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The show must go on
Shakespeare Festival expands offerings, venues and loses its artistic director.
The fifth year for the Shakespeare Festival of Arkansas won’t be that different from the other four years.
Oh yes, the lineup of plays produced will be different. Shakespeare’s comedy As You Like It and tragedy Othello will share the spotlight with the musical Joseph and the Amazing Technicolor Dreamcoat and the children’s show The Tortoise and the Hare. Also, the fifth year of the festival will see an expansion with plays not only staged in the company’s regular space, Reynolds Performance Hall on the campus of the University of Central Arkansas in Conway, but also outdoors at the Village at Hendrix College and at North Little Rock’s new Argenta Community Theatre. The festival kicks off on Thursday and the curtain won’t come down until the last show at Argenta on July 3.
This year will be different for the Shakespeare Festival as it will be the last year for the artistic director and founder Matt Chiorini.
Chiorini has already moved out of Arkansas and is teaching at LeMoyne College in Syracuse, N.Y.
“They are working on filing my position,” said Chiorini. “I don’t know how much I am allowed to say about that. This is my final season as producing artistic director.”
Chiorini doesn’t imagine that he’s done with Arkansas or his Shakespeare Festival.
“I’ll find an excuse to come back,” he said. “But it is definitely time for new leadership and new ideas.”
When Chiorini launched his festival in December of 2006, central Arkansas had seen a couple of companies dedicated to Shakespeare rise up and then fade away. Red Octopus, back in the ’90s, staged some ambitious outdoor productions of Shakespeare including the rare Pericles. But the Arkansas Shakespeare Festival did step into a void for fans wanting a more concentrated and dedicated dose of the Bard.
Chiorini, 36, came to the state from Nashville, Tenn., where he was artistic director of the People’s Branch Theatre. He worked in Nashville as a director and actor.
Chiorini’s aim for Arkansas was to have a summer theater festival much like Alabama’s Shakespeare Festival and Stratford’s famed theatrical extravaganza in Canada. Chiorini was able to set up shop at UCA but the challenge of putting on four plays with an army of actors, directors, designers and crew that had to be hired and paid was significant.
“I remember that first season very well,” said Chiorini. “I had to put it together from scratch. I had some seed money but with the fundraising and the staffing — it was a big undertaking. About every day I wondered if it was ever going to work.”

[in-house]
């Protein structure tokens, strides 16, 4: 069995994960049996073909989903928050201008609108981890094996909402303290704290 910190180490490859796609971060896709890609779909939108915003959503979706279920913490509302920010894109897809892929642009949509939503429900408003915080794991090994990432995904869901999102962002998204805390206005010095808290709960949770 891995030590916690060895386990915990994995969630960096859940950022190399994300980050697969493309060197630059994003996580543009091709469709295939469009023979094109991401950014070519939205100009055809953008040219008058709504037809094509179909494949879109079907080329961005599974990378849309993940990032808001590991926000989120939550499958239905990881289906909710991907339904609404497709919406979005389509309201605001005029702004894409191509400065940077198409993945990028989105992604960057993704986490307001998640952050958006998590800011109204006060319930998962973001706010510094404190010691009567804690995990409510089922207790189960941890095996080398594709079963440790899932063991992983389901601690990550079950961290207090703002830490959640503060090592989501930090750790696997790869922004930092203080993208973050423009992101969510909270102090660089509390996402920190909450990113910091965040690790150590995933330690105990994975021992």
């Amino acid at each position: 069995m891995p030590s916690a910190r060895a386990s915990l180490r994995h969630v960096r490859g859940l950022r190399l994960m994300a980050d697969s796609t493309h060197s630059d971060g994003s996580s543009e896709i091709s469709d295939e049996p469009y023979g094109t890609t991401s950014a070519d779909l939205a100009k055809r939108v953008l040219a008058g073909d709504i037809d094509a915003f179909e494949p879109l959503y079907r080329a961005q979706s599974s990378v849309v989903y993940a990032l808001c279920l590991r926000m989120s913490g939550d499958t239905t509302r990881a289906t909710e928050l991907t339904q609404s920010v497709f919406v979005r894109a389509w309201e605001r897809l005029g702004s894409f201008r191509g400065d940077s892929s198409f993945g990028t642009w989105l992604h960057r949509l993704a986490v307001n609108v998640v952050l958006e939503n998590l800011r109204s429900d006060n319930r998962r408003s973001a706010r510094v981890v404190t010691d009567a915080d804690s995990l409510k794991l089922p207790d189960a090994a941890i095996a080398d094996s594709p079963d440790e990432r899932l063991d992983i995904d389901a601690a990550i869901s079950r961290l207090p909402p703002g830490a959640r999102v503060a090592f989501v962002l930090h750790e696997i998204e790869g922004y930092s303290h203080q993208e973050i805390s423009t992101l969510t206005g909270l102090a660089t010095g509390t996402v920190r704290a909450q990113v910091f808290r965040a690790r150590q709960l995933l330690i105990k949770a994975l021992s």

Chiorini wants it known that he’s not complaining. He was happy to take on the task. And the reward for the hours he put in did eventually arrive.
“That first night of A Midsummer Night’s Dream, which was our opening play was such an exciting and validating moment,” Chiorini recalled.
After the high of opening night, the day-to-day scramble continued.
“I think plenty of things have been difficult including the logistics of staging four different plays,” said Chiorini. “But the most challenging thing is converting the many well-wishers to audience members and donors. I feel like we have many people who support us but they haven’t seen a show.”
But there are many of who have. In the four years it has been running, the Arkansas Shakespeare Festival has picked up enthusiastic audiences and many sponsors. The festival has made the cover of the New York Times arts section and received warm reviews for its productions. Chiorini seems to be most proud of the festival’s staying power.
“I can say with certainty there will be another festival next year,” Chiorini noted. “There will always be an element of fragility. But [the festival] hasn’t stagnated this year. It has continued momentum.”
Chiorini said that it is time for him to “not wear as many hats.” He has two small boys and wanted to focus a bit more on them and worry less about money and other details needed to keep the festival afloat.
“At the end of the day I am not a Shakespeare-phile,” Chiorini said. “I am passionate about the theatrical experiences Shakespeare created. Whatever you can imagine, he wrote a role or scene or character for it. To get actors and directors and designers to be in the creative center of that is wonderful.”